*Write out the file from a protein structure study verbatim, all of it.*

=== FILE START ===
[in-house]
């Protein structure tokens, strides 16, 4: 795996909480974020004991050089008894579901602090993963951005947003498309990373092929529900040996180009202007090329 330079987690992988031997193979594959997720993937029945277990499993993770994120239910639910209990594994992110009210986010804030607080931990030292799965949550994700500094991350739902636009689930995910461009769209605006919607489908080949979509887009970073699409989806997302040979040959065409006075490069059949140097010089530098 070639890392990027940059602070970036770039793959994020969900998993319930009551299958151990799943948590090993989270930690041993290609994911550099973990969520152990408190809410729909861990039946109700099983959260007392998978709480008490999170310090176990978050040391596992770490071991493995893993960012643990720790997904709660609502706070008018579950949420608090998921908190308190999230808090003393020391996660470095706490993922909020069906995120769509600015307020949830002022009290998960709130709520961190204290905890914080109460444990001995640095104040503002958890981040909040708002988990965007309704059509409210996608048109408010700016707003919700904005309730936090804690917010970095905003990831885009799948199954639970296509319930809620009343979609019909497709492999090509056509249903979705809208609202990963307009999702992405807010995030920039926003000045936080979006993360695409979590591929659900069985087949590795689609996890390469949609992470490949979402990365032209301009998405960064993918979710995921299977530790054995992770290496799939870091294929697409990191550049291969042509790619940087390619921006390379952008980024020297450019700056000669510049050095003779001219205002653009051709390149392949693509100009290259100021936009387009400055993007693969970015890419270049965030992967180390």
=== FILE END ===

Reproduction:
[in-house]
């Protein structure tokens, strides 16, 4: 795996909480974020004991050089008894579901602090993963951005947003498309990373092929529900040996180009202007090329 330079987690992988031997193979594959997720993937029945277990499993993770994120239910639910209990594994992110009210986010804030607080931990030292799965949550994700500094991350739902636009689930995910461009769209605006919607489908080949979509887009970073699409989806997302040979040959065409006075490069059949140097010089530098 070639890392990027940059602070970036770039793959994020969900998993319930009551299958151990799943948590090993989270930690041993290609994911550099973990969520152990408190809410729909861990039946109700099983959260007392998978709480008490999170310090176990978050040391596992770490071991493995893993960012643990720790997904709660609502706070008018579950949420608090998921908190308190999230808090003393020391996660470095706490993922909020069906995120769509600015307020949830002022009290998960709130709520961190204290905890914080109460444990001995640095104040503002958890981040909040708002988990965007309704059509409210996608048109408010700016707003919700904005309730936090804690917010970095905003990831885009799948199954639970296509319930809620009343979609019909497709492999090509056509249903979705809208609202990963307009999702992405807010995030920039926003000045936080979006993360695409979590591929659900069985087949590795689609996890390469949609992470490949979402990365032209301009998405960064993918979710995921299977530790054995992770290496799939870091294929697409990191550049291969042509790619940087390619921006390379952008980024020297450019700056000669510049050095003779001219205002653009051709390149392949693509100009290259100021936009387009400055993007693969970015890419270049965030992967180390």